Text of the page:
Dr R. Helen Farr
(023) 8059 8191
Dr R. Helen Farr is an Associate Professor in Archaeology at the University of Southampton.
I am a maritime archaeologist with a focus on prehistoric submerged landscapes and early seafaring. I completed my PhD at Cambridge University studying Mediterranean obsidian circulation and maritime travel in the Neolithic. This research led into a post-doctoral position at Cambridge University and a fellowship within the McDonald Institute for Archaeological Research. During this time I developed an interest in prehistoric submerged landscapes and worked on a project in Calabria, southern Italy. In 2009 I was awarded a three year Leverhulme early career fellowship to work at Southampton University studying the prehistoric submerged landscapes of the Solent and the dynamic relationship between people and their changing environment as sea-levels rose during the Holocene. This fellowship led into an interdisciplinary lectureship within the newly formed Southampton Marine and Maritime Institute where I developed interdisciplinary marine research in Archaeology and Ocean and Earth Science before transitioning into the Faculty of Arts and Humanities.
My doctoral research used a combination of obsidian analysis and palaeo-environmental modelling to discuss prehistoric seafaring and the obsidian trade as socially embedded systems of knowledge and practice in the central Mediterranean during the Neolithic period. This work has developed to focus on the social implications of seafaring, navigation, boat technology and the maritime environment more globally, and I have been lucky enough to work across the Mediterranean, Black Sea, Pacific, Timor Sea and into the Indian Ocean where I worked on the island of Mauritius, as well as closer to home in the Solent.
As a co-investigator on the Black Sea MAP I participated in the scientific research as well as helping develop the educational resources and outreach. As a passionate educator and Science Communicator I have been involved in a number of media and educational projects and am a STEM champion.
In 2017 I was awarded a prestigious European Research Council Horizon 2020 grant (2018-2023) for the ACROSS project, to take an interdisciplinary approach to the study of early human connectivity and dispersal between Sunda (Island South East Asia) and Sahul (modern day Australia and New Guinea). As part of this project I lead a team of archaeologists, geologists, oceanographers and geneticists from multiple International Research Institutes to take an interdisciplinary approach to the study of the earliest undisputed global evidence for seafaring.
I am an HSE commercial diver and on the editorial board for the Journal of Maritime Archaeology, Fellow of the Society of Antiquaries of London, Associate Investigator of the ARC Centre for Excellence for Australian Biodiversity and Heritage (CABAH), and current co-chair of the UNESCO UNITWIN Network for Underwater Archaeology.
I am fascinated by how people engaged with the sea in the past. This includes an interest in prehistoric maritime communities, their activities, social organisation, technology, modes of travel and social networks of trade and exchange. Understanding the changing maritime environment is an important element of this. People living on the coast have always been effected by coastal dynamics and changing sea-levels. Many prehistoric coastal landscapes, and the archaeological information which they hold, are now submerged due to Holocene sea-level rise. Modern interdisciplinary research combining underwater archaeology, marine geology and geophysical techniques enable us to identify and map these landscapes and the potential preserved archaeology within them. My research on these submerged landscapes in southern Italy, the Black Sea, the Solent, and more recently, on the north western Australian continental shelf and Island South East Asia, aim to shed new light on these changing environments, early maritimity and the origins of seafaring.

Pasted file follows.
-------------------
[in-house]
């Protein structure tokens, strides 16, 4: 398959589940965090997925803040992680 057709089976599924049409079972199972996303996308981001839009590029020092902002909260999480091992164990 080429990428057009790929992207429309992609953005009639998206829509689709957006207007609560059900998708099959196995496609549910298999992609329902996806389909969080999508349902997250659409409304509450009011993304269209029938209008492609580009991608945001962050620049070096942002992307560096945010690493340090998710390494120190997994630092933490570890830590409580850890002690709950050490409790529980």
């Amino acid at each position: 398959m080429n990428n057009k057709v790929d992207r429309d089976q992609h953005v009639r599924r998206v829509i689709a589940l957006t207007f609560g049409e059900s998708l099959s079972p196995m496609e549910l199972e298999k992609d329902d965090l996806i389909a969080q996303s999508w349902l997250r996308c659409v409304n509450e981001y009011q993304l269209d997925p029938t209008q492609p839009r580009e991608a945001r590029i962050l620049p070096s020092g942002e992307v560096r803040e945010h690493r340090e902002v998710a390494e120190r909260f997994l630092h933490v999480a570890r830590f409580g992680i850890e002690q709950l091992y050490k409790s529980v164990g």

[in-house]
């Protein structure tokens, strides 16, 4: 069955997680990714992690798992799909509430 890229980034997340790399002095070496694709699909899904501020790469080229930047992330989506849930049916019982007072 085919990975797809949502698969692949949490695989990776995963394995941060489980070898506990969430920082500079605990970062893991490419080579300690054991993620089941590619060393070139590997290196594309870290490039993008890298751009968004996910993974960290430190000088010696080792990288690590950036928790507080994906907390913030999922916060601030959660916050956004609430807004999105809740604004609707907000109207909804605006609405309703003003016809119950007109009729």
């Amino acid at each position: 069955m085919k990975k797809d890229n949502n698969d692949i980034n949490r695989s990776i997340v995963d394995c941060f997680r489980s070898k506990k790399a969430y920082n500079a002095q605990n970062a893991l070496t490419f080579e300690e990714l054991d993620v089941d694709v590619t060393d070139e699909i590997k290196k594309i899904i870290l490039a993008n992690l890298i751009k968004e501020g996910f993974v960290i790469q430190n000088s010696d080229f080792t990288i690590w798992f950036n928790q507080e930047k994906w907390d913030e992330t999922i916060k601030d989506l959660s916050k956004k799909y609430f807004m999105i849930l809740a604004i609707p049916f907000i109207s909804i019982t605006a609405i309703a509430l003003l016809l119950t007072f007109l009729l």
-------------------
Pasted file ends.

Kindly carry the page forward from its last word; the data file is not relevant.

In my current research I am combining my interest in early seafaring and submerged landscapes to reassess the peopling of Australasia 65,000 years ago. This represents some of the earliest evidence of modern human dispersal outside Africa, yet, even at the greatest sea-level lowstand, this migration would have involved seafaring. It is the maritime nature of this dispersal which makes it so important to questions of technological, cognitive and social human development. These issues have traditionally been the preserve of archaeologists, but with a multidisciplinary approach that embraces cutting-edge marine geophysical, hydrodynamic and archaeogenetic analyses, we now have the opportunity to examine the When, Where, Who and How of the earliest seafaring in world history.
I am willing to supervise future postgraduate students on the following topics: submerged prehistoric landscapes, Mediterranean prehistory, obsidian analysis, early seafaring, island archaeology and maritime connectivity. Geographic regions of particular interest include the UK, central Mediterranean, Indian Ocean, Mauritius and Australia.
Affiliated research groups
Selected research project(s)*
The ACROSS project takes an interdisciplinary approach to researching some of the earliest seafaring in human history: that between the Sunda shelf (Island South East Asia) and Sahul (Australia and New Guinea).
The Bova Marina Maritime Project is a multidisciplinary collaboration between archaeologists, oceanographers and earth scientists working on the coast and near offshore zone in southern Calabria, Italy.
*For a full list of Dr R. Helen Farr’s research projects, please see her main staff profile on the University of Southampton’s main Archaeology Department webpage.